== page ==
Baseball parks are already using technologys to evaluate strike zones. Since 2009, the Zone Evaluation system can cover every angle of a pitch, photographing pitches more than 20 times before they get to the plate. The Major League Baseball’s Gameday app for tablets and smartphones includes this technology, making it easier for people watching at home to see whether the umpire is calling a play right. The data comes in real time and the technology rarely makes a mistake .
Ellie is a new software program that is designed to diagnose depression and post-traumatic stress disorder (PTSD) in veterans. Featured in a National Public Radio piece, the program doesn’t just observe behaviors—it analyzes voice tone and inflection, facial and eye movements, and whether the speaker looks down or leans away. It even evaluates the authenticity of the speaker’s smile to render a diagnosis. In a study, Ellie was found to be just as successful in diagnosing PTSD and depression as were a large pool of psychologists.
“While this technology may not ever replace human mental health professionals, the ability to diagnose mental health using data could not only convince more patients to receive help, but also set a treatment course more efficiently than humans,” according to Challenger.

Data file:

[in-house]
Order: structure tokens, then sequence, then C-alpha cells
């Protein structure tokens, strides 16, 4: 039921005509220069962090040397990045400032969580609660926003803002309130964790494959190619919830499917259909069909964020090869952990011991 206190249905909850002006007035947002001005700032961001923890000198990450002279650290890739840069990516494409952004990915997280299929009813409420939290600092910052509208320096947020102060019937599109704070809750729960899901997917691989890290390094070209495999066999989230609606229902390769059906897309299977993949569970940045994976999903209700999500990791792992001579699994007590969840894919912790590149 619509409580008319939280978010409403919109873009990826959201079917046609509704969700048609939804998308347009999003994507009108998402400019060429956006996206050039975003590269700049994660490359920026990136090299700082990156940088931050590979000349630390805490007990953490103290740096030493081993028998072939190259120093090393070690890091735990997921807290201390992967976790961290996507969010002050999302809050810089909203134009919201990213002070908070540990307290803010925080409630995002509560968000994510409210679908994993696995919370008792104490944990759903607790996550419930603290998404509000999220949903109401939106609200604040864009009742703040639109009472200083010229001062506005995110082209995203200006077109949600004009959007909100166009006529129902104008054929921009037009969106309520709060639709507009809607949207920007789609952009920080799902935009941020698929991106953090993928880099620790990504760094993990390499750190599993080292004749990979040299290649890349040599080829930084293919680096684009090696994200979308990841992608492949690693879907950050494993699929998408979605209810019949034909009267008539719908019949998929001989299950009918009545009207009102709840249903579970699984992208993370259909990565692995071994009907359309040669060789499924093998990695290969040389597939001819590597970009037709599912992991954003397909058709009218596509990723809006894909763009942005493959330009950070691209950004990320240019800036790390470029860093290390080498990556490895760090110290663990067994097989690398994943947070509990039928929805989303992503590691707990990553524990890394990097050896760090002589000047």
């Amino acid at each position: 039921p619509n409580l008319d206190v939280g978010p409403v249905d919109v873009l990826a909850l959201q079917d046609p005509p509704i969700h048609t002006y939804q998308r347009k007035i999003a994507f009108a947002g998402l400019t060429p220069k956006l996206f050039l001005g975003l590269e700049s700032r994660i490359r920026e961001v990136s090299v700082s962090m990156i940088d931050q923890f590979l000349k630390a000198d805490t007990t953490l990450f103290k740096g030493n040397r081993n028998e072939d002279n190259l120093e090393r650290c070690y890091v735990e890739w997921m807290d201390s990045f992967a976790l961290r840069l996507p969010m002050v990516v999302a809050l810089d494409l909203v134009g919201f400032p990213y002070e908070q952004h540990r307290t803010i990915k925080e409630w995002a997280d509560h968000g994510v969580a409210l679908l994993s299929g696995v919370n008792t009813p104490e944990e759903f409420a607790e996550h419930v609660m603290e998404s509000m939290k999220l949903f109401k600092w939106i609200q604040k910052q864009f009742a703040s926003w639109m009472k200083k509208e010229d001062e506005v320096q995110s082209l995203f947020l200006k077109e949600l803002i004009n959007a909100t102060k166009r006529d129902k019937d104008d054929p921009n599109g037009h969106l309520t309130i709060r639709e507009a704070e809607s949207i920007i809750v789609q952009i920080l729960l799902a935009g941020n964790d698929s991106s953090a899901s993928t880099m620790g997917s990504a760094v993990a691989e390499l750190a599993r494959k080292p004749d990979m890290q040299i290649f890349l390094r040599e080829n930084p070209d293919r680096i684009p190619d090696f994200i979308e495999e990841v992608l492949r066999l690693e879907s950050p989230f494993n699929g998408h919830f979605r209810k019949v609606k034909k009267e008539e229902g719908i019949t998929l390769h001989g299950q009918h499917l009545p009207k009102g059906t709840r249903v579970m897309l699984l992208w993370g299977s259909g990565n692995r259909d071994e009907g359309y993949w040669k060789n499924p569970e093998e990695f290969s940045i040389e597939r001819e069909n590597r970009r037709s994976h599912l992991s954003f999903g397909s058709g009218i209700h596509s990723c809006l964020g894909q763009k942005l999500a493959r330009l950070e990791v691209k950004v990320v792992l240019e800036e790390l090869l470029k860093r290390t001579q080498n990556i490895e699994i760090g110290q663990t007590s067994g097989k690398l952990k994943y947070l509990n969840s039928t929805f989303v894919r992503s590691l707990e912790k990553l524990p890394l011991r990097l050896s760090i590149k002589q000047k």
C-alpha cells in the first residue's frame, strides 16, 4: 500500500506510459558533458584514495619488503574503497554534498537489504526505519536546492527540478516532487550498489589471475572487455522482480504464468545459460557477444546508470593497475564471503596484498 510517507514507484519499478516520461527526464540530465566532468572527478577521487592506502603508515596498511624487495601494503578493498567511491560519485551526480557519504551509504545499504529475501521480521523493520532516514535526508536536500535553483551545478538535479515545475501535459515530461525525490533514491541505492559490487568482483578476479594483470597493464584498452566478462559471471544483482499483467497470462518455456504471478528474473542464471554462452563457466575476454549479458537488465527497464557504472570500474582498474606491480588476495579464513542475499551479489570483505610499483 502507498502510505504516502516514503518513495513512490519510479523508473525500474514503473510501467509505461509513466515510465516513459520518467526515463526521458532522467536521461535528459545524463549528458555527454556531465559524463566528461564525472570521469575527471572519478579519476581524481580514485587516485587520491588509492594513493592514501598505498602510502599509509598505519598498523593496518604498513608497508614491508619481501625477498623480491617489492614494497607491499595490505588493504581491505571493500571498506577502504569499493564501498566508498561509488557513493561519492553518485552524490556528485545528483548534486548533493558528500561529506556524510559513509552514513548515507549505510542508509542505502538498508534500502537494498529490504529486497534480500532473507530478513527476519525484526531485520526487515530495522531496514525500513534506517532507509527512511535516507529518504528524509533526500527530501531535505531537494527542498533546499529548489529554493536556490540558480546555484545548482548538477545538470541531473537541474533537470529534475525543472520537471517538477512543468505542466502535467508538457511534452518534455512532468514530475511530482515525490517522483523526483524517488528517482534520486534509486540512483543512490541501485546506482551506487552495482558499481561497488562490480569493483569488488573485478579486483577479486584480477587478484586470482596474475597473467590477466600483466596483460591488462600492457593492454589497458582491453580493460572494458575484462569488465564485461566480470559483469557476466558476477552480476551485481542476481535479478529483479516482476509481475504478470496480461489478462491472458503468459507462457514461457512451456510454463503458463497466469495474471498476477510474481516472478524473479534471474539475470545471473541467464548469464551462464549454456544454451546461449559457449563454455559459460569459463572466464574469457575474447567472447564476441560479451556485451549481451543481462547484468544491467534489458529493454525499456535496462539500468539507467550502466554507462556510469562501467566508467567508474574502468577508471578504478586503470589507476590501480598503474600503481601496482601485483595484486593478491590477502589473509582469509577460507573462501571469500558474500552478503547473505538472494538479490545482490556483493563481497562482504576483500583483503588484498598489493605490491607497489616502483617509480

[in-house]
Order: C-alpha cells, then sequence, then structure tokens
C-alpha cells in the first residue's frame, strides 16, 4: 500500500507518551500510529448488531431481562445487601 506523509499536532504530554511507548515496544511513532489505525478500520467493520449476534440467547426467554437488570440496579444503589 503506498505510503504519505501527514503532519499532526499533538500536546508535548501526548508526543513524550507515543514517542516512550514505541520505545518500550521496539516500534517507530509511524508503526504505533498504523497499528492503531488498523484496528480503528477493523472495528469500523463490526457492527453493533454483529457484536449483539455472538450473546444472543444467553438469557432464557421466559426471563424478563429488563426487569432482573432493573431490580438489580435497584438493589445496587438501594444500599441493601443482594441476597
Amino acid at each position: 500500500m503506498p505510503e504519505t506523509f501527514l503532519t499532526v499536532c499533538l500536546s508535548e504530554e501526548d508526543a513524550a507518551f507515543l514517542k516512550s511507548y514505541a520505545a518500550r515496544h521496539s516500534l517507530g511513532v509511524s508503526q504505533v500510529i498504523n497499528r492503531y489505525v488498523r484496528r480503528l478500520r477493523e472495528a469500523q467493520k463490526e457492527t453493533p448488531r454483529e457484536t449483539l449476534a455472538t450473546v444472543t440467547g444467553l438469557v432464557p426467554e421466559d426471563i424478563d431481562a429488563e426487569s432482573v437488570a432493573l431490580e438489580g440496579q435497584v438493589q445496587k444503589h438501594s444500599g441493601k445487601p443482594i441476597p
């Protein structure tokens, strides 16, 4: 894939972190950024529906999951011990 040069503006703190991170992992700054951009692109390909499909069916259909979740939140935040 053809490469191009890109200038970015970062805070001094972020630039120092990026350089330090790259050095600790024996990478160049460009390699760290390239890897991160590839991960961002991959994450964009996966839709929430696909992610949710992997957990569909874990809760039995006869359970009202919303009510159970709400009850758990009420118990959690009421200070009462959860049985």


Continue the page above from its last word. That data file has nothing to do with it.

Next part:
Over the past several decades, the radio industry has seen a lot of changes. One of the most significant has been consolidation. Thousands of stations nationwide are now operated by a small number of media conglomerates, which save money by simply broadcasting computer-generated playlists to various markets. For example, as Challenger points out, Clear Channel alone operates 1,200 stations nationwide. And while digital streaming has replaced traditional radio for many listeners, many more are using algorithm-generated playlists courtesy of music streaming services such as Spotify, Rdio and Pandora. Recently, Apple Music announced that it would—through Beats One radio station—have real, human disc jockeys (DJs) spin tunes as well as interview musicians. It will be able to reach millions of potential listeners with just a handful of on-air personalities.
“Reaching that many listeners in the pre-Internet era would have taken hundreds, if not thousands, of DJs and other personnel,” according to Challenger.
The Ethics Involved
However, while the rise of machines is real, it will take real humans to make sure “Terminator”-like scenarios don’t take place. That will require trust.
“Clearly, people must trust smart machines if they are to accept and use them,” said Frank Buytendijk, research vice president and analyst at Gartner, in a news release on why chief information officers should be prepared to make sure these machines have ethical programming. “The ability to earn trust must be part of any plan to implement artificial intelligence or smart machines, and will be an important selling point when marketing this technology. [Chief information officers] must be able to monitor smart machine technology for unintended consequences of public use and respond immediately, embracing unforeseen positive outcomes and countering undesirable ones.”
Aliah D. Wright is an online editor/manager for SHRM. Reach her via Twitter @1SHRMScribe or on Facebook/aliahwrites.